Sunday, October 23, 2011

Ma Ganga And The Razai Box

Title: Ma Ganga And The Razai Box
Author: Geetha Dharmarajan
Illustrator: Sonali Biswas
Ages: 6 - 9

Nature, when left to her own devices, has a well established control system. The problem happens when man throws variables in to this delicately balanced equation. When things get too complicated, it is up to man to step in and rectify the damage before it is too late. This is the underlying message of Ma Ganga And The Razai Box.

The water cycle, for example, involves movement of water between earth and earth’s atmosphere. Water from the snow covered mountains melt and form perennial glacial rivers, thus creating a rich ecosystem along its path. Evaporation and condensation involves energy absorption and release, thus cooling and heating the environment. As rivers move, they move minerals from one region to another aiding and abetting agriculture. This a self correcting and self propagating system. Harm is done when man tries to take more than his share from nature, like using rivers as dump yards, cutting down trees and removing soil from river beds. This makes it impossible for nature to restore herself to her optimum potential.

The story starts with Yasho, a young girl observing rain pouring and her village being flooded by the Ganges. Upset by the floods and soil erosion, Yasho calls out to Mother Ganga and demands an explanation. Mother Ganga is angry at the impertinence of Yasho. In a way, Yasho’s question is the straw that breaks the camel’s back. Mother Ganga goes away for good and hides in Yasho’s razai box, but only before she gives Yasho a puzzle. She tells Yasho that  Shiva’s matted hair is the only thing that will slow her down and prevent the soil being washed off. Now it is up to Yasho and the village people to find Shiva’s matted hair.

After long discussions the village people take a step in the right direction, an initiative Mother Ganges approves of. Pick a book to find out how they solve this problem.

Ma Ganga And The Razai Box is a symbolic story that combines mythology and the contemporary challenges faced by nature. This unique style makes it simple for the young reader to understand the complex issue, without being overly pedantic. The language is simple and makes it an easy read for an independent reader. The illustrations by Sonali Biswas, complements the text without over whelming the reader. The earth tones keep the book less busy and the focus on the text and the issue being discussed.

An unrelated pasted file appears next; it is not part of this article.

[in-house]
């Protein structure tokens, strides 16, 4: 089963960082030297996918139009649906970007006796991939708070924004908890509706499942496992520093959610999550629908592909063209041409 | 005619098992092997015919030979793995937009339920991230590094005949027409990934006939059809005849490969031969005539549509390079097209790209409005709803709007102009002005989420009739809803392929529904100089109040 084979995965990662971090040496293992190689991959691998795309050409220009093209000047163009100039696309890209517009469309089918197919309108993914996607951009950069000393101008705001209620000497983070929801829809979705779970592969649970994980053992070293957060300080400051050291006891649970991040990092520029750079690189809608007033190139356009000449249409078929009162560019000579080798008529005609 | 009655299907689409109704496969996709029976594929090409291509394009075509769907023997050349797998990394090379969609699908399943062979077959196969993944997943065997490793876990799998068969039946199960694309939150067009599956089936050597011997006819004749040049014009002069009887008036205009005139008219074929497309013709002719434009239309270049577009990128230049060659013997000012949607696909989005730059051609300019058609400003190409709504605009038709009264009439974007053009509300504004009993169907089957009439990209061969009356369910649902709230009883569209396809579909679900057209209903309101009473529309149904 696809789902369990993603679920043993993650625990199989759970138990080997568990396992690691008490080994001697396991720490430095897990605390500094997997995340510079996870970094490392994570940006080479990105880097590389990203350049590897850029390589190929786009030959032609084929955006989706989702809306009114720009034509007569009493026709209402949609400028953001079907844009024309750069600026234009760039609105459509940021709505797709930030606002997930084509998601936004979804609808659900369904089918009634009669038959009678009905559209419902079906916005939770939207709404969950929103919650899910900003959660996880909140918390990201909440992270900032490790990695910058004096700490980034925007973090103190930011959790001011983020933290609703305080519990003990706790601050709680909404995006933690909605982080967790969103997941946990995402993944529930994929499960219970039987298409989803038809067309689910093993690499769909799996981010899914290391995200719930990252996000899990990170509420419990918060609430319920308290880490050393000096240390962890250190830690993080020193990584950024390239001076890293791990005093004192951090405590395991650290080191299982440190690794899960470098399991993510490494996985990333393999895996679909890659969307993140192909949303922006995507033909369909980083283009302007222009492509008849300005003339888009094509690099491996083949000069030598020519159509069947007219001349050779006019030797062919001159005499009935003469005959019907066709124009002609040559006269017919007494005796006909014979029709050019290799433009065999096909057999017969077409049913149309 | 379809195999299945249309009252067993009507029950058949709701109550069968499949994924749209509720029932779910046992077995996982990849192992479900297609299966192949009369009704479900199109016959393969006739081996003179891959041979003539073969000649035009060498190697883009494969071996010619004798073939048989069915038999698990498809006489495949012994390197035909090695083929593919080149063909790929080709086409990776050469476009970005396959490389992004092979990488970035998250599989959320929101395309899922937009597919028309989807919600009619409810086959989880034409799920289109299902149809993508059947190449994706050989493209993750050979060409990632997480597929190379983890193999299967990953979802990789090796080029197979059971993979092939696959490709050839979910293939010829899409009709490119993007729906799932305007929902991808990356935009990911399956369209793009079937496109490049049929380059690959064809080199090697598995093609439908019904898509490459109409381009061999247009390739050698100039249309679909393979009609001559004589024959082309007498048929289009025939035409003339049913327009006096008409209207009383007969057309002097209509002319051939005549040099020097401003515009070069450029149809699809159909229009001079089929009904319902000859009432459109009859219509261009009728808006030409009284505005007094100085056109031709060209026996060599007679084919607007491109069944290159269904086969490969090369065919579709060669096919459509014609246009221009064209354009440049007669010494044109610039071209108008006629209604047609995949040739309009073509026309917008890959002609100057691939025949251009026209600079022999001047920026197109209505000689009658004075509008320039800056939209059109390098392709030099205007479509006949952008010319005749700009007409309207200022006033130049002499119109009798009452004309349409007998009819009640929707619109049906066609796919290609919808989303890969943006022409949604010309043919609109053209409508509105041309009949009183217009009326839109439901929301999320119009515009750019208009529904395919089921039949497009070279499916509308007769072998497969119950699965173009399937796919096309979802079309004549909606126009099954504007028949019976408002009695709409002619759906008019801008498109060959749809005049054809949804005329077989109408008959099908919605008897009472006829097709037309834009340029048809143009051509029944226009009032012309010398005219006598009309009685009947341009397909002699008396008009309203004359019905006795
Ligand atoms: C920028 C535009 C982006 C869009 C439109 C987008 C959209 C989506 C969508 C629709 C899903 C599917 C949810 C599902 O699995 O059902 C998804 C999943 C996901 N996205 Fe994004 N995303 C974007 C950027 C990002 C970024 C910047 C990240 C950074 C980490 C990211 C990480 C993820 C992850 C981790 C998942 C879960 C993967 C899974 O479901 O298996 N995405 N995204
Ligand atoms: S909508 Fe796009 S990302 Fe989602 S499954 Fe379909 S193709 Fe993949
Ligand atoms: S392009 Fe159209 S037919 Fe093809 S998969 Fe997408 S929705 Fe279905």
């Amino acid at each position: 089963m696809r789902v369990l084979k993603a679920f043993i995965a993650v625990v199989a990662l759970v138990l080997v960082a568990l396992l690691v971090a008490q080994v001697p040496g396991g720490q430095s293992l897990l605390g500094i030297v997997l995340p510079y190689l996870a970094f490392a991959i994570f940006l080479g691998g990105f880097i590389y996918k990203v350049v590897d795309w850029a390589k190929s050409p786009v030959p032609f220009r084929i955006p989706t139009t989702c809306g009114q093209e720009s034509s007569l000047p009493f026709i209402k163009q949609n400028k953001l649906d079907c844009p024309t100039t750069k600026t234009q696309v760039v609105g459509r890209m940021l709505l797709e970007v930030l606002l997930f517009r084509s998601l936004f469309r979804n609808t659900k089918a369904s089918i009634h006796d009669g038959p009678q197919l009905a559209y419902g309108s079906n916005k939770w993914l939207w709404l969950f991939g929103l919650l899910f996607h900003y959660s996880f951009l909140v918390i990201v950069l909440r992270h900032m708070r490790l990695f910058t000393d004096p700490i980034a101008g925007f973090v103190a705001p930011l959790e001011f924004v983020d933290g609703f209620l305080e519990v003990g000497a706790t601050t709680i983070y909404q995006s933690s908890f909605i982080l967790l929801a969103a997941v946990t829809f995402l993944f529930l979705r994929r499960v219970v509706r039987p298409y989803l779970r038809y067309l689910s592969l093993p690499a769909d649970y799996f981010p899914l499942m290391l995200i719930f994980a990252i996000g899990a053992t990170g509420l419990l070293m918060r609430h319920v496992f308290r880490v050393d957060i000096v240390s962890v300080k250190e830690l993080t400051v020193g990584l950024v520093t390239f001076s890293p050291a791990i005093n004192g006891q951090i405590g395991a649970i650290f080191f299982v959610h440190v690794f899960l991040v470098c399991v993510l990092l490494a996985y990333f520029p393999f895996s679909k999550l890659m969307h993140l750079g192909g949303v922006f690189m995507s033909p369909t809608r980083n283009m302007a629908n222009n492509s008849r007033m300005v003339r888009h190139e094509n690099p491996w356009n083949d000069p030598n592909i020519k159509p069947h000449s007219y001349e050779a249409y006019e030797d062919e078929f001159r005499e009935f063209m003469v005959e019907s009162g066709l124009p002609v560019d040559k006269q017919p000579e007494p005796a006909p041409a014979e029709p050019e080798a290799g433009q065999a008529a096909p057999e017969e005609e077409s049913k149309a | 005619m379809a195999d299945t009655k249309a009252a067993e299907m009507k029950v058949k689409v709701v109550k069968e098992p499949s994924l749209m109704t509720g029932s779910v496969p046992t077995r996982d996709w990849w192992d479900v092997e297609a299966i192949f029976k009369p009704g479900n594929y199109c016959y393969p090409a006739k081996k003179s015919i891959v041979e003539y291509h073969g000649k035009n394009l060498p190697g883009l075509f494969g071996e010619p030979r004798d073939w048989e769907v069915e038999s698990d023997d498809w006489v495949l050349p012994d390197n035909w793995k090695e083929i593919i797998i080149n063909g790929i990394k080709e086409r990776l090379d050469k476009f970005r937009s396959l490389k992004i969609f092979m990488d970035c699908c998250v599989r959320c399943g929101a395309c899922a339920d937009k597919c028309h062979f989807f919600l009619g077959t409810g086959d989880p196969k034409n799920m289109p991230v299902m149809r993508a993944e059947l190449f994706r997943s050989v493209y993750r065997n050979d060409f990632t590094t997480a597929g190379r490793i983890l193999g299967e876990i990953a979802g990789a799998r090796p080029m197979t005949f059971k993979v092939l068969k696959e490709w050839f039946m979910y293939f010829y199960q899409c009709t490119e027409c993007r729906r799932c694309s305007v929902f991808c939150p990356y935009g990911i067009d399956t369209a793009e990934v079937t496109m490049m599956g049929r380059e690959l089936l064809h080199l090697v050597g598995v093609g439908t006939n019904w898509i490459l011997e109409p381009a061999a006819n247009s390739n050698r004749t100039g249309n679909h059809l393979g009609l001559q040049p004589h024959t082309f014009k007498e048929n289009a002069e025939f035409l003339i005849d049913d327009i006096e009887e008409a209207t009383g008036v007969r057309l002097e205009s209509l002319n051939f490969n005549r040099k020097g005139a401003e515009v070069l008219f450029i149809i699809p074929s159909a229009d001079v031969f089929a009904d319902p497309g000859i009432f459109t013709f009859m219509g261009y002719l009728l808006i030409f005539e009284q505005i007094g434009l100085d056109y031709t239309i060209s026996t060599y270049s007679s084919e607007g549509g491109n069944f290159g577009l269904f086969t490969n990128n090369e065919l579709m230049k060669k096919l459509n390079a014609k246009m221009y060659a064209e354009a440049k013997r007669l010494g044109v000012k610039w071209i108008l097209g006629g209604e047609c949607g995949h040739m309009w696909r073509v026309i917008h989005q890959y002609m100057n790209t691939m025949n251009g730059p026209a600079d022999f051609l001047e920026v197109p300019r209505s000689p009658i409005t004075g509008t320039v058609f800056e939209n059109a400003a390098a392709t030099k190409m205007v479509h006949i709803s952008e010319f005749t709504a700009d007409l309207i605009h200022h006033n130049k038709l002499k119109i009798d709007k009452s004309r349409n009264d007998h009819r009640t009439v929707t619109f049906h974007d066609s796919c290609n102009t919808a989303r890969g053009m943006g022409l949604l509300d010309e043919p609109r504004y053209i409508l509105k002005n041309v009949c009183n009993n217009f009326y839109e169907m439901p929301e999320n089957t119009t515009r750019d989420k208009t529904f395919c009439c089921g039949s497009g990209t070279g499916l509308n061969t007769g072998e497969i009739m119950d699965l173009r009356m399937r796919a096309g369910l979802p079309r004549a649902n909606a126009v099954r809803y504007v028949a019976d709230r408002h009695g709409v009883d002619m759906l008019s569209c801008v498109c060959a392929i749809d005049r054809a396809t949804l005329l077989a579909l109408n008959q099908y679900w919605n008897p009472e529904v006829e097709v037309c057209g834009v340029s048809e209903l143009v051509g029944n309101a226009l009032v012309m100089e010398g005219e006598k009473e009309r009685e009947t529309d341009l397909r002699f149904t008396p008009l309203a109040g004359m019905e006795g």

sathish said...

utbt, Sounds very interesting.

The cover page is enticing as well.

Tharini said...

Wow. I.n.t.r.i.g.u.i.n.g.

Do you think you could let on to more over an email? :)

ranjani.sathish said...

Love the idea of this book and loved your review too ! I think it would be a great supplement to science teaching in primary schools.

utbtkids said...

@Satish - Thanks.

@Tharini - Sure Y. Will send you some clues.

@Ranjani - Yes Ranjani. The book would complement the curriculum.

Tulika Publishers said...

Familiar with the myth, but this is an interesting take. Curious to see book now!

sandhya said...

Wow! Loved the spin on the myth of the Ganga being caught in Shiva's locks.

We have loved 'The magical web bridge' by this writer-illustrator duo. Must look this up.

utbtkids said...

@ Tulika ..... and I am bursting to lay my hands on Water Stories...ever since the water memories blog post contest you had last year. Art's review is making it more exciting.

@Sandhya, I think I have Magical web bridge in my stash some where. I need to look it up!

Choxbox said...

Seen it, will pick it up next time.

Praba Ram said...

Love the way how naturally-occuring processes and myth are threaded together in this. The Razai box sounds intriguing though! :)

"This a self correcting and self propagating system." - so true!

Tersely rendered! Beautiful. Thanks,utbt!

Anusha said...

mystical and mysterious! and a science lesson too? a perfect package and your review has left us wanting more.

utbtkids said...

@Chox, you will not regret it.

@Praba - Thanks.

@Anusha, Thanks.

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